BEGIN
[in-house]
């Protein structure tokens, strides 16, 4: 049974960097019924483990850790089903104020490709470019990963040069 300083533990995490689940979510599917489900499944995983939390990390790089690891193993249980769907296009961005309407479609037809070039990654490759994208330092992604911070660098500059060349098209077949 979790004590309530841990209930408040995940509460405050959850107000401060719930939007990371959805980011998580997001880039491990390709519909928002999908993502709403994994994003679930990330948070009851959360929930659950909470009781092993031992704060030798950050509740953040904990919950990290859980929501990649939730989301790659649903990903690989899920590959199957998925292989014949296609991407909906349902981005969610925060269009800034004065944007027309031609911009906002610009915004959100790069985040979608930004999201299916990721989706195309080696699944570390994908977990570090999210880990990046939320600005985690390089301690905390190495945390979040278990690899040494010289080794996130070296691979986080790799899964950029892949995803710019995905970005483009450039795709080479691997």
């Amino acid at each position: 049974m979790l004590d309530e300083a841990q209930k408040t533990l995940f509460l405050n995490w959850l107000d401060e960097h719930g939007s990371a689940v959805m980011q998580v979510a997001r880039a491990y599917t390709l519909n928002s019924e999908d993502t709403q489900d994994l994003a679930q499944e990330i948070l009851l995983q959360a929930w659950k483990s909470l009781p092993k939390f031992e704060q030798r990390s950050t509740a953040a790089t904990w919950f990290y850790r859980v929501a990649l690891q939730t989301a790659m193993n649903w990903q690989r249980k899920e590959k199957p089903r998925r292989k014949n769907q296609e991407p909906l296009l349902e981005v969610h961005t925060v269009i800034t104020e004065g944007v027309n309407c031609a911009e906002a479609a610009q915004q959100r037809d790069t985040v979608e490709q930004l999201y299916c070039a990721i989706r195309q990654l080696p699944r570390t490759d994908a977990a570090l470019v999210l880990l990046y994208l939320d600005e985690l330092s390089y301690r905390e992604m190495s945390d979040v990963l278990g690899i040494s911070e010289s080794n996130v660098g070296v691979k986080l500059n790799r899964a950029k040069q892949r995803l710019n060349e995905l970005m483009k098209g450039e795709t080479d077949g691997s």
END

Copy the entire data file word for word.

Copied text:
[in-house]
């Protein structure tokens, strides 16, 4: 049974960097019924483990850790089903104020490709470019990963040069 300083533990995490689940979510599917489900499944995983939390990390790089690891193993249980769907296009961005309407479609037809070039990654490759994208330092992604911070660098500059060349098209077949 979790004590309530841990209930408040995940509460405050959850107000401060719930939007990371959805980011998580997001880039491990390709519909928002999908993502709403994994994003679930990330948070009851959360929930659950909470009781092993031992704060030798950050509740953040904990919950990290859980929501990649939730989301790659649903990903690989899920590959199957998925292989014949296609991407909906349902981005969610925060269009800034004065944007027309031609911009906002610009915004959100790069985040979608930004999201299916990721989706195309080696699944570390994908977990570090999210880990990046939320600005985690390089301690905390190495945390979040278990690899040494010289080794996130070296691979986080790799899964950029892949995803710019995905970005483009450039795709080479691997």
């Amino acid at each position: 049974m979790l004590d309530e300083a841990q209930k408040t533990l995940f509460l405050n995490w959850l107000d401060e960097h719930g939007s990371a689940v959805m980011q998580v979510a997001r880039a491990y599917t390709l519909n928002s019924e999908d993502t709403q489900d994994l994003a679930q499944e990330i948070l009851l995983q959360a929930w659950k483990s909470l009781p092993k939390f031992e704060q030798r990390s950050t509740a953040a790089t904990w919950f990290y850790r859980v929501a990649l690891q939730t989301a790659m193993n649903w990903q690989r249980k899920e590959k199957p089903r998925r292989k014949n769907q296609e991407p909906l296009l349902e981005v969610h961005t925060v269009i800034t104020e004065g944007v027309n309407c031609a911009e906002a479609a610009q915004q959100r037809d790069t985040v979608e490709q930004l999201y299916c070039a990721i989706r195309q990654l080696p699944r570390t490759d994908a977990a570090l470019v999210l880990l990046y994208l939320d600005e985690l330092s390089y301690r905390e992604m190495s945390d979040v990963l278990g690899i040494s911070e010289s080794n996130v660098g070296v691979k986080l500059n790799r899964a950029k040069q892949r995803l710019n060349e995905l970005m483009k098209g450039e795709t080479d077949g691997s």